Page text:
On Tuesday, Netflix released the first trailer for Maestro, its upcoming Leonard Bernstein drama directed, co-written by, and starring Bradley Cooper. The actor’s appearance in the first glimpse of footage quickly reignited a topic of conversation that arose back in May 2022 when the first stills of the movie were released, due to Cooper's facial prosthetics, which some alleged were unnecessary and constituted a troubling example of “Jewface.”
The movie is centered around the iconic composer and his relationship with Felicia Montealegre (played by Carey Mulligan), whom he married in 1951. Maestro, which also counts Steven Spielberg and Martin Scorsese among its producers, is set to premiere at the Venice Film Festival which begins at the end of this month. It will be released in select theaters on Nov. 22 and on Netflix on Dec. 20.
On Wednesday, Bernstein’s children Jamie, Alexander, and Nina Bernstein posted a statement to his official Twitter account stating that they are “perfectly” fine with Cooper’s use of “makeup to amplify his resemblance” and “we’re also certain that our dad would have been fine with it as well.” They pointed to their own involvement in the film and “the profound respect and yes, the love that Bradley brought to his portrait” of their parents.
Cooper as Bernstein
In the movie, Cooper portrays the famed composer, who is perhaps best known for composing the music for West Side Story alongside lyricist Stephen Sondheim. The focus of the drama is Bernstein's 27-year relationship with Montealegre, who died in 1978. (Bernstein died later, in 1990.) In a June 2022 interview with Kveller, Bernstein’s daughter Jamie said that she felt the backlash to Cooper’s portrayal of her father was “ridiculous.” She told the publication, “Bernstein had a big nose and yes, he was Jewish. And what is the problem here? Are we really going to say they had to hire a Jewish actor to play [my father]?”
Despite Bernstein’s family’s support for the film, however, many users on social media expressed their distaste for the decision. One user replied to Netflix’s post sharing the trailer with photos of Cooper and Bernstein side-by-side and wrote, “This isn’t about making a non-Jewish actor look more like Leonard Bernstein; it’s about making a non-Jewish actor look more like a Jewish stereotype.”
Another user said, “Let’s talk about how prevalent of a trope it still is that Jews have big noses, even though nose diversity runs the gamut among Jews as much as any other group.” The user continued, “And here we are… enhancing a shnoz prosthetic for no apparent reason, reinforcing the stereotypes. What a putz.”
Jake Gyllenhaal, whose mother is Jewish, told Deadline in 2021 that he and Cooper had competing Bernstein projects, but the latter officially got the rights to the story in the end.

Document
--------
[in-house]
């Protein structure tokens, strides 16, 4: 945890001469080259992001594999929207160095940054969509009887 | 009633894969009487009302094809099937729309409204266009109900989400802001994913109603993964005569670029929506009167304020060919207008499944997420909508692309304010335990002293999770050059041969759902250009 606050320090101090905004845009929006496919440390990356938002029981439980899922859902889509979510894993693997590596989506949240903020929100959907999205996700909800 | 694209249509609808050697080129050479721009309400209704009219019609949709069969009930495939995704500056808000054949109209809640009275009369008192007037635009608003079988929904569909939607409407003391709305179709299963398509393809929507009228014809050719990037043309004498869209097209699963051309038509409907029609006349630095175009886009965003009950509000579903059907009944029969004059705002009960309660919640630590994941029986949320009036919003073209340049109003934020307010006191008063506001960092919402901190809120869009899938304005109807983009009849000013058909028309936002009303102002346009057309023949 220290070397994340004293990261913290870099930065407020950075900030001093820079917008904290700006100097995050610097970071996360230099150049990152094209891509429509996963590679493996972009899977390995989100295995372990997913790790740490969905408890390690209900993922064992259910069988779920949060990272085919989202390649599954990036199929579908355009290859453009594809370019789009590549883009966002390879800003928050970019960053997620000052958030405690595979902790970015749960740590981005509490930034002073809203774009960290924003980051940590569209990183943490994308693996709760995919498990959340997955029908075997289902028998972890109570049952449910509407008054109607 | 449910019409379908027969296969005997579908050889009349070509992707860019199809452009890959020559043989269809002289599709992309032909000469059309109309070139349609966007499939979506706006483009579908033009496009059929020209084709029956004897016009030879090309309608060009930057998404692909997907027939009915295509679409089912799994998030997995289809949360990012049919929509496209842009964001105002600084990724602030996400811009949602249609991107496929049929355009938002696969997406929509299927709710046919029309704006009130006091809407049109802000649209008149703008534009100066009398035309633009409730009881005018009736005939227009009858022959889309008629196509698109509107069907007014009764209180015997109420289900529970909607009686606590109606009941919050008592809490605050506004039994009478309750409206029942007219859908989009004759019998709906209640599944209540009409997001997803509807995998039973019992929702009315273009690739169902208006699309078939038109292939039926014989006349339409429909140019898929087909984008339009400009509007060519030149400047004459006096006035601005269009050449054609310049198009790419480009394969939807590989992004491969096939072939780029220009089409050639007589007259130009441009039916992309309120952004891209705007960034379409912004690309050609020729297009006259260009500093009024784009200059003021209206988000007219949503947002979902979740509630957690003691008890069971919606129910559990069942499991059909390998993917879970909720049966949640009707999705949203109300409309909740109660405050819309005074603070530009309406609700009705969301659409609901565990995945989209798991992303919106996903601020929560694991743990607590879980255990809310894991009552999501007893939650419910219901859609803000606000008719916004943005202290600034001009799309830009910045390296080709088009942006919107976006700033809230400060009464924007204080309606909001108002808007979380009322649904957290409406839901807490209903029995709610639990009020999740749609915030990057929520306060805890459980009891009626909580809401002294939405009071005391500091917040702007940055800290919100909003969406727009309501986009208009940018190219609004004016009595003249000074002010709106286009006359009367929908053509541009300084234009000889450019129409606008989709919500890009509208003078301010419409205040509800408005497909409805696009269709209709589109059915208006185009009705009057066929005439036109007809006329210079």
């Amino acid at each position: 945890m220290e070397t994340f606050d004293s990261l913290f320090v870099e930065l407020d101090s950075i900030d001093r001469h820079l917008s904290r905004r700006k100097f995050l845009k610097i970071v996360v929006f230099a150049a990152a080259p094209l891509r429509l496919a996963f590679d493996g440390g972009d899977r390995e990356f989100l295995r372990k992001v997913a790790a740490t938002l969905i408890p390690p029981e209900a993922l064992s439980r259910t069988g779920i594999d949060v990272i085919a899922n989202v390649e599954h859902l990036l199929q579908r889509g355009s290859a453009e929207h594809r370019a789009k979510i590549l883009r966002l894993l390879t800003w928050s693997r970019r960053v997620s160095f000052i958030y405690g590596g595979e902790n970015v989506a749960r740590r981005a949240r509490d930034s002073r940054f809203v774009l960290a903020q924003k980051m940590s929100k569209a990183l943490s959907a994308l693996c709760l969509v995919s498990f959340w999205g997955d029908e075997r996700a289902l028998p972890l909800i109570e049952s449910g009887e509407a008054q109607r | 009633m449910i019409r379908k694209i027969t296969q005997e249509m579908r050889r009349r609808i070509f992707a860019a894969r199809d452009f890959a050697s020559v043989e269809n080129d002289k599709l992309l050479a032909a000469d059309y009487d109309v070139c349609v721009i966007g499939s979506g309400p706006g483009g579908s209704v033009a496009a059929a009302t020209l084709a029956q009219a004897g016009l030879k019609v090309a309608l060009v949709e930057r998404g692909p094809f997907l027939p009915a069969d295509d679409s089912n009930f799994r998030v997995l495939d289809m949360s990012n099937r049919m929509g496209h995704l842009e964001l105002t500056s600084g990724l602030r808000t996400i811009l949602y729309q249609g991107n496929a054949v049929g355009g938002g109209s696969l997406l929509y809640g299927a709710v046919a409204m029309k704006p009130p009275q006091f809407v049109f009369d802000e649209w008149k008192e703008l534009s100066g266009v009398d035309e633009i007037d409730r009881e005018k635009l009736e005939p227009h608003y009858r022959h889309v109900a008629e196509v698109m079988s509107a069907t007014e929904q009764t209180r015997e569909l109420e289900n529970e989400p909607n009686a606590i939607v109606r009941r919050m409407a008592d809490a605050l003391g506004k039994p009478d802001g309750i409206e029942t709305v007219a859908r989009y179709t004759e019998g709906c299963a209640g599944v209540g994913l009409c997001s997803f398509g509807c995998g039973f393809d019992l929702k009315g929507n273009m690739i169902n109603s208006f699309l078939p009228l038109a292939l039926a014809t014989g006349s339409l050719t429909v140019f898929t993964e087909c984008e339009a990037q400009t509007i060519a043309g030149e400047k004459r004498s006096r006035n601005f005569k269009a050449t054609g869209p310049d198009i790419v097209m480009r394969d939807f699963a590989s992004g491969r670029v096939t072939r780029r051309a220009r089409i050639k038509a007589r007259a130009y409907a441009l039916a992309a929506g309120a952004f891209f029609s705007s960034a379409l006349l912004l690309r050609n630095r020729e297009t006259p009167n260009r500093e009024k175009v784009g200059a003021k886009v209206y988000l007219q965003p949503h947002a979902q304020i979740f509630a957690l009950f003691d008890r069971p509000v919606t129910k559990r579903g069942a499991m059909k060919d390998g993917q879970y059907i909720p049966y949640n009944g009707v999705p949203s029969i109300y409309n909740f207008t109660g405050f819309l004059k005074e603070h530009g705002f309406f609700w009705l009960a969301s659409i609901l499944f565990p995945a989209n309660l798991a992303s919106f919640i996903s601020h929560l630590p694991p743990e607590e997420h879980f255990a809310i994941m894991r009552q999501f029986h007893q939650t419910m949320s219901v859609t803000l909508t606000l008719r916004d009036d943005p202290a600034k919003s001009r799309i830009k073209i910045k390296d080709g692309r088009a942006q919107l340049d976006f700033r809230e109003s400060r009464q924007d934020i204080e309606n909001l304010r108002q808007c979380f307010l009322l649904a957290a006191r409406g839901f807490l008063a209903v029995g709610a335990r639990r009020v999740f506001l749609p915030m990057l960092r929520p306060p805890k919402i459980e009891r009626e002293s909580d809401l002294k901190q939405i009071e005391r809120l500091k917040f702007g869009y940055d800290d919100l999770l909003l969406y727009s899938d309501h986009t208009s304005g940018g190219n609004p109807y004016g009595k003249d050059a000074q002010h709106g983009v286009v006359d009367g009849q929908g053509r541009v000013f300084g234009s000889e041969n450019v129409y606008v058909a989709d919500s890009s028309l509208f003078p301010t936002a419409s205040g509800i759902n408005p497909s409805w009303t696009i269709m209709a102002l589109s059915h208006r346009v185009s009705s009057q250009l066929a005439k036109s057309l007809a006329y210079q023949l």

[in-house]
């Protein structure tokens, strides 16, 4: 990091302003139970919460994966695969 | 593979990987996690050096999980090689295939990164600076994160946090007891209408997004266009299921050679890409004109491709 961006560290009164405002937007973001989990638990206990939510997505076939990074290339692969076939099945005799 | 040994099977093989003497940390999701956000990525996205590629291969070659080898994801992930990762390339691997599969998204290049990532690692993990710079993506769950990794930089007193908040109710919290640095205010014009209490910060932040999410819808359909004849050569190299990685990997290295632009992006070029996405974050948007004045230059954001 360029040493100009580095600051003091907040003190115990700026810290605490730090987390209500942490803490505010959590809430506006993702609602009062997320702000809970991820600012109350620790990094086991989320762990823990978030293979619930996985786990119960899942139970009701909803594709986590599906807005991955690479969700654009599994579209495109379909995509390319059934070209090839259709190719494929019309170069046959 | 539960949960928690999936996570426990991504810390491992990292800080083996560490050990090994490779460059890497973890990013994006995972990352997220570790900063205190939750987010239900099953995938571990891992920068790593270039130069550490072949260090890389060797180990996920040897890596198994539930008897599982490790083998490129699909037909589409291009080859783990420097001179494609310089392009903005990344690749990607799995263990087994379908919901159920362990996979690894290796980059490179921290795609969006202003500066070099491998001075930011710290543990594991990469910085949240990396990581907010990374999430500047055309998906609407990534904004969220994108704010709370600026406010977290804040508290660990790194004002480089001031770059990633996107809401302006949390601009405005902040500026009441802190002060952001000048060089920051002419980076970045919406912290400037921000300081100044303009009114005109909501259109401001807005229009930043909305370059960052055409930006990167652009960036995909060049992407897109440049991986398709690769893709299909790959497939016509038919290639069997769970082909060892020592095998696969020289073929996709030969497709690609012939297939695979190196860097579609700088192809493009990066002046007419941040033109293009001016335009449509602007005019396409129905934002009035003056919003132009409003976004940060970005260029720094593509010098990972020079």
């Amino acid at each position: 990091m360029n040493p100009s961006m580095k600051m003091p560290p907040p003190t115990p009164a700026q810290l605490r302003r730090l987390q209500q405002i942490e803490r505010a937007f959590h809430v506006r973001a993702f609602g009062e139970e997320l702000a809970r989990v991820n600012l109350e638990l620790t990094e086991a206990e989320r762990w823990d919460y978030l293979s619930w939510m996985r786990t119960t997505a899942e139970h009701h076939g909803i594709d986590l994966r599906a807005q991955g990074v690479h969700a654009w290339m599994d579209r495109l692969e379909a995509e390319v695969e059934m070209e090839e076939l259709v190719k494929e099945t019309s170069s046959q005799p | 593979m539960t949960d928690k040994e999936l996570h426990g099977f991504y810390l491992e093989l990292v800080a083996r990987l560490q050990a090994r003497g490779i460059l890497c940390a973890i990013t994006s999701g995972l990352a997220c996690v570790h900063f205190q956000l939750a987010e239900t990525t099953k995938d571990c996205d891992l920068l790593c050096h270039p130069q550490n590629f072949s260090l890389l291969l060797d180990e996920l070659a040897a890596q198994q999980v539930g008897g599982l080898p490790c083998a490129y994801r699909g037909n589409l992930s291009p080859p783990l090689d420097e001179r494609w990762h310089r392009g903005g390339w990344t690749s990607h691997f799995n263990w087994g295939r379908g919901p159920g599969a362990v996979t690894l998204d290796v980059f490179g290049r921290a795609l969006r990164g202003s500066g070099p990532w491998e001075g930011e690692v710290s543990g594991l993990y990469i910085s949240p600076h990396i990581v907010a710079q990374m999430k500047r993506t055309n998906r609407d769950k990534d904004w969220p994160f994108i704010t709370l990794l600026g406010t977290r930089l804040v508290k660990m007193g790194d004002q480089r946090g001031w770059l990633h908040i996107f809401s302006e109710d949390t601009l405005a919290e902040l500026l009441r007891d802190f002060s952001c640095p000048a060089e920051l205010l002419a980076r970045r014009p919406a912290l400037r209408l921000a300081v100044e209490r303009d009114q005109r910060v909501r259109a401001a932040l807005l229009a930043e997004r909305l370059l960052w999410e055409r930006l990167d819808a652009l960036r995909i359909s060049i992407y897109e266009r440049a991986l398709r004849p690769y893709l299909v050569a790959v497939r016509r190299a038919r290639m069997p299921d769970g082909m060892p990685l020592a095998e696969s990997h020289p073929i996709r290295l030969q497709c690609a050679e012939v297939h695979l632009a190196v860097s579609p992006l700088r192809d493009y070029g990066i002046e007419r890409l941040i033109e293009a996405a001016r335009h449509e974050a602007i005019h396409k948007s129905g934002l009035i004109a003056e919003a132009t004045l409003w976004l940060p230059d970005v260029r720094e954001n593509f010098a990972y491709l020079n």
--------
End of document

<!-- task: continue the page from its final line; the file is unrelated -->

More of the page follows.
Reigniting a longstanding debate
This is not the first time debate has arisen surrounding whether only actors of a certain ethnicity or marginalized group should portray characters with the same background. Most recently, the movie Golda, due to release later this month, received backlash for star Helen Mirren’s significant makeup and prosthetics to play the Israeli prime minister. The film’s director, Guy Nattiv, defended his decision to cast Mirren, telling The Daily Mail, “If someone who’s not Jewish can’t play Jewish, does someone who’s Jewish play someone who’s not Jewish?”
Spielberg saw pushback when he cast non-Jewish actors, Paul Dano and Michelle Williams, to play his parents in last year’s semi-autobiographical film The Fabelmans, although the fact that he himself was casting his own parents made it easier to shake criticism. When Kathryn Hahn, who is not Jewish (and also played a rabbi on the TV series Transparent), was cast to play Joan Rivers in a series, the conversation surged again. (The show didn’t end up moving forward due to issues with Rivers’ life rights.)
Referencing other instances of non-Jewish actresses cast to play Jews, including Rachel Brosnahan in The Marvelous Mrs. Maisel and Rachel McAdams as an Orthodox woman in Disobedience, Sarah Seltzer explained in TIME why it’s difficult to talk about these issues as they relate to Judaism. “It’s not exactly racism or cultural appropriation, because Jewishness does not fall neatly into the categories of race, religion or ethnicity—some consider it one or another or some combination of the three—and because white Jews have access to white privilege in America … Jewish actresses like [Rachel] Weisz, Natalie Portman and Scarlett Johansson are among Hollywood’s most feted stars. When a white actor or actress snags a role written for another race or ethnicity—like Johansson herself in The Ghost in the Shell—it’s blatant erasure. This isn’t that.”
Maestro, which is Cooper’s directorial follow-up to A Star Is Born, is certainly poised to remain in the conversation for many months to come, from Venice to its streaming debut in December and likely well into awards season in 2024.
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